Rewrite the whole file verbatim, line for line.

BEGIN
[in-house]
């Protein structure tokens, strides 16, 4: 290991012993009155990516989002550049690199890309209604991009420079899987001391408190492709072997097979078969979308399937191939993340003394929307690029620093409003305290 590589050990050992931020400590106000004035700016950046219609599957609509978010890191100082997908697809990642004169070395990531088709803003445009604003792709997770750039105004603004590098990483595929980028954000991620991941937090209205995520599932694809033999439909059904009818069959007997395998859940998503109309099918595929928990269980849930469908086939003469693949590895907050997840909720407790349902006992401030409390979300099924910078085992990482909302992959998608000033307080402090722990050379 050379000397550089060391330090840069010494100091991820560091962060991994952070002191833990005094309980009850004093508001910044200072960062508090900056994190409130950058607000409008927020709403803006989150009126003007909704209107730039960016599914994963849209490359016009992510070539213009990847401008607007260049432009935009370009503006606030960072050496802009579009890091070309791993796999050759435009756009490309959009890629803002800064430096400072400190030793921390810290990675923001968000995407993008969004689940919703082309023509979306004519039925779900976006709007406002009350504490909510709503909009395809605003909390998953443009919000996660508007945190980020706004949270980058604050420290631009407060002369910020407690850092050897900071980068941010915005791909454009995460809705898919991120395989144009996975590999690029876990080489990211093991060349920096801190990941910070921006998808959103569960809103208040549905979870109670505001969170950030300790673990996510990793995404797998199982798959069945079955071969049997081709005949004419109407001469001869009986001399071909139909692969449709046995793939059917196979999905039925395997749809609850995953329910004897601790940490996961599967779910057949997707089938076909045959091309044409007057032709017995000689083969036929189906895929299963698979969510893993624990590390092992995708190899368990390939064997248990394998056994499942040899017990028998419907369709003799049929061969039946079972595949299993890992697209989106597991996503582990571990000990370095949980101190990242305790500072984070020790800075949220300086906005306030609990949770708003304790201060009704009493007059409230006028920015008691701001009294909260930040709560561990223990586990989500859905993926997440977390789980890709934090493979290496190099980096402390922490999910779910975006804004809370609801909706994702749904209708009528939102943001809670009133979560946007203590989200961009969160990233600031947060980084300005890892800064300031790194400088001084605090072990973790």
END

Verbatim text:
[in-house]
């Protein structure tokens, strides 16, 4: 290991012993009155990516989002550049690199890309209604991009420079899987001391408190492709072997097979078969979308399937191939993340003394929307690029620093409003305290 590589050990050992931020400590106000004035700016950046219609599957609509978010890191100082997908697809990642004169070395990531088709803003445009604003792709997770750039105004603004590098990483595929980028954000991620991941937090209205995520599932694809033999439909059904009818069959007997395998859940998503109309099918595929928990269980849930469908086939003469693949590895907050997840909720407790349902006992401030409390979300099924910078085992990482909302992959998608000033307080402090722990050379 050379000397550089060391330090840069010494100091991820560091962060991994952070002191833990005094309980009850004093508001910044200072960062508090900056994190409130950058607000409008927020709403803006989150009126003007909704209107730039960016599914994963849209490359016009992510070539213009990847401008607007260049432009935009370009503006606030960072050496802009579009890091070309791993796999050759435009756009490309959009890629803002800064430096400072400190030793921390810290990675923001968000995407993008969004689940919703082309023509979306004519039925779900976006709007406002009350504490909510709503909009395809605003909390998953443009919000996660508007945190980020706004949270980058604050420290631009407060002369910020407690850092050897900071980068941010915005791909454009995460809705898919991120395989144009996975590999690029876990080489990211093991060349920096801190990941910070921006998808959103569960809103208040549905979870109670505001969170950030300790673990996510990793995404797998199982798959069945079955071969049997081709005949004419109407001469001869009986001399071909139909692969449709046995793939059917196979999905039925395997749809609850995953329910004897601790940490996961599967779910057949997707089938076909045959091309044409007057032709017995000689083969036929189906895929299963698979969510893993624990590390092992995708190899368990390939064997248990394998056994499942040899017990028998419907369709003799049929061969039946079972595949299993890992697209989106597991996503582990571990000990370095949980101190990242305790500072984070020790800075949220300086906005306030609990949770708003304790201060009704009493007059409230006028920015008691701001009294909260930040709560561990223990586990989500859905993926997440977390789980890709934090493979290496190099980096402390922490999910779910975006804004809370609801909706994702749904209708009528939102943001809670009133979560946007203590989200961009969160990233600031947060980084300005890892800064300031790194400088001084605090072990973790």